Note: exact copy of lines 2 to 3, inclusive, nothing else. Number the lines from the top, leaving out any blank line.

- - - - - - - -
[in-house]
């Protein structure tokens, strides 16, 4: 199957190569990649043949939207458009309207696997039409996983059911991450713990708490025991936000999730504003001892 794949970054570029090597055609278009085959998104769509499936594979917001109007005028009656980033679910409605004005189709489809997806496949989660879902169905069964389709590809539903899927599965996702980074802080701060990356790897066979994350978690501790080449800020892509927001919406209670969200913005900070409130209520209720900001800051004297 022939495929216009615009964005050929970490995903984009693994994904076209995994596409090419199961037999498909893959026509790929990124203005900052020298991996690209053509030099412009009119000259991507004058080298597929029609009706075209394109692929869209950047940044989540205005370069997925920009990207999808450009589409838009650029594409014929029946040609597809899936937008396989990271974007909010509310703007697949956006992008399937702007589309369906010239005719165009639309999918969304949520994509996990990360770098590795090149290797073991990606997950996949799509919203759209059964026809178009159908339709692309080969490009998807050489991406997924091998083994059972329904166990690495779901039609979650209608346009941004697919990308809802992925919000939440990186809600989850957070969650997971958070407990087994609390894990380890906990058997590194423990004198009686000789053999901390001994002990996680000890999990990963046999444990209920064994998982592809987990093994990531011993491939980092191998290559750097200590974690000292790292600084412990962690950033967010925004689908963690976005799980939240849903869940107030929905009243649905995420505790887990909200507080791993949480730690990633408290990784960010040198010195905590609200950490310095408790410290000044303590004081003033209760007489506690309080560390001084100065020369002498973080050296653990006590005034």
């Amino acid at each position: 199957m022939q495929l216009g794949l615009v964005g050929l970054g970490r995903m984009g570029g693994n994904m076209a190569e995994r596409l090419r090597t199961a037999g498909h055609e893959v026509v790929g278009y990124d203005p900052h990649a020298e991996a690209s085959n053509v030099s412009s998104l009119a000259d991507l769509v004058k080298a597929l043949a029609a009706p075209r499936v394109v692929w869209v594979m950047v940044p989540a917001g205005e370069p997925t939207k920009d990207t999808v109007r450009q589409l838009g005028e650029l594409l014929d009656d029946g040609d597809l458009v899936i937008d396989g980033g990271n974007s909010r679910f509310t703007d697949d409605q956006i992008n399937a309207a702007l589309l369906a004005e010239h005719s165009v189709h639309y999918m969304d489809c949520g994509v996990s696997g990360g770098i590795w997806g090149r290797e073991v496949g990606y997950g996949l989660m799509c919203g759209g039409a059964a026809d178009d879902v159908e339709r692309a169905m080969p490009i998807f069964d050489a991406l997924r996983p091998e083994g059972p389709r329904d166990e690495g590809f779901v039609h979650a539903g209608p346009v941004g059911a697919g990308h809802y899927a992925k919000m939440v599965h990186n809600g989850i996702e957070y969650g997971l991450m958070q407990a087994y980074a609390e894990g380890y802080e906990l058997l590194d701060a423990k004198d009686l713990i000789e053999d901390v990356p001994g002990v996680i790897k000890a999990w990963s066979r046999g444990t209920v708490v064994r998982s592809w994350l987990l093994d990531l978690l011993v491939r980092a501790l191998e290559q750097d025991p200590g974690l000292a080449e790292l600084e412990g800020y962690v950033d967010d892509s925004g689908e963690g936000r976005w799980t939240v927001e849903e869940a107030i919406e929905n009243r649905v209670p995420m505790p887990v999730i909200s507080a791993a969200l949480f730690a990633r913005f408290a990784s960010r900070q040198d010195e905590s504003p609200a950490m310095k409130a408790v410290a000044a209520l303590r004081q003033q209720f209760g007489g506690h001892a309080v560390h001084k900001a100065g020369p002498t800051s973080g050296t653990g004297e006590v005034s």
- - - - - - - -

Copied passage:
């Protein structure tokens, strides 16, 4: 199957190569990649043949939207458009309207696997039409996983059911991450713990708490025991936000999730504003001892 794949970054570029090597055609278009085959998104769509499936594979917001109007005028009656980033679910409605004005189709489809997806496949989660879902169905069964389709590809539903899927599965996702980074802080701060990356790897066979994350978690501790080449800020892509927001919406209670969200913005900070409130209520209720900001800051004297 022939495929216009615009964005050929970490995903984009693994994904076209995994596409090419199961037999498909893959026509790929990124203005900052020298991996690209053509030099412009009119000259991507004058080298597929029609009706075209394109692929869209950047940044989540205005370069997925920009990207999808450009589409838009650029594409014929029946040609597809899936937008396989990271974007909010509310703007697949956006992008399937702007589309369906010239005719165009639309999918969304949520994509996990990360770098590795090149290797073991990606997950996949799509919203759209059964026809178009159908339709692309080969490009998807050489991406997924091998083994059972329904166990690495779901039609979650209608346009941004697919990308809802992925919000939440990186809600989850957070969650997971958070407990087994609390894990380890906990058997590194423990004198009686000789053999901390001994002990996680000890999990990963046999444990209920064994998982592809987990093994990531011993491939980092191998290559750097200590974690000292790292600084412990962690950033967010925004689908963690976005799980939240849903869940107030929905009243649905995420505790887990909200507080791993949480730690990633408290990784960010040198010195905590609200950490310095408790410290000044303590004081003033209760007489506690309080560390001084100065020369002498973080050296653990006590005034």
């Amino acid at each position: 199957m022939q495929l216009g794949l615009v964005g050929l970054g970490r995903m984009g570029g693994n994904m076209a190569e995994r596409l090419r090597t199961a037999g498909h055609e893959v026509v790929g278009y990124d203005p900052h990649a020298e991996a690209s085959n053509v030099s412009s998104l009119a000259d991507l769509v004058k080298a597929l043949a029609a009706p075209r499936v394109v692929w869209v594979m950047v940044p989540a917001g205005e370069p997925t939207k920009d990207t999808v109007r450009q589409l838009g005028e650029l594409l014929d009656d029946g040609d597809l458009v899936i937008d396989g980033g990271n974007s909010r679910f509310t703007d697949d409605q956006i992008n399937a309207a702007l589309l369906a004005e010239h005719s165009v189709h639309y999918m969304d489809c949520g994509v996990s696997g990360g770098i590795w997806g090149r290797e073991v496949g990606y997950g996949l989660m799509c919203g759209g039409a059964a026809d178009d879902v159908e339709r692309a169905m080969p490009i998807f069964d050489a991406l997924r996983p091998e083994g059972p389709r329904d166990e690495g590809f779901v039609h979650a539903g209608p346009v941004g059911a697919g990308h809802y899927a992925k919000m939440v599965h990186n809600g989850i996702e957070y969650g997971l991450m958070q407990a087994y980074a609390e894990g380890y802080e906990l058997l590194d701060a423990k004198d009686l713990i000789e053999d901390v990356p001994g002990v996680i790897k000890a999990w990963s066979r046999g444990t209920v708490v064994r998982s592809w994350l987990l093994d990531l978690l011993v491939r980092a501790l191998e290559q750097d025991p200590g974690l000292a080449e790292l600084e412990g800020y962690v950033d967010d892509s925004g689908e963690g936000r976005w799980t939240v927001e849903e869940a107030i919406e929905n009243r649905v209670p995420m505790p887990v999730i909200s507080a791993a969200l949480f730690a990633r913005f408290a990784s960010r900070q040198d010195e905590s504003p609200a950490m310095k409130a408790v410290a000044a209520l303590r004081q003033q209720f209760g007489g506690h001892a309080v560390h001084k900001a100065g020369p002498t800051s973080g050296t653990g004297e006590v005034s």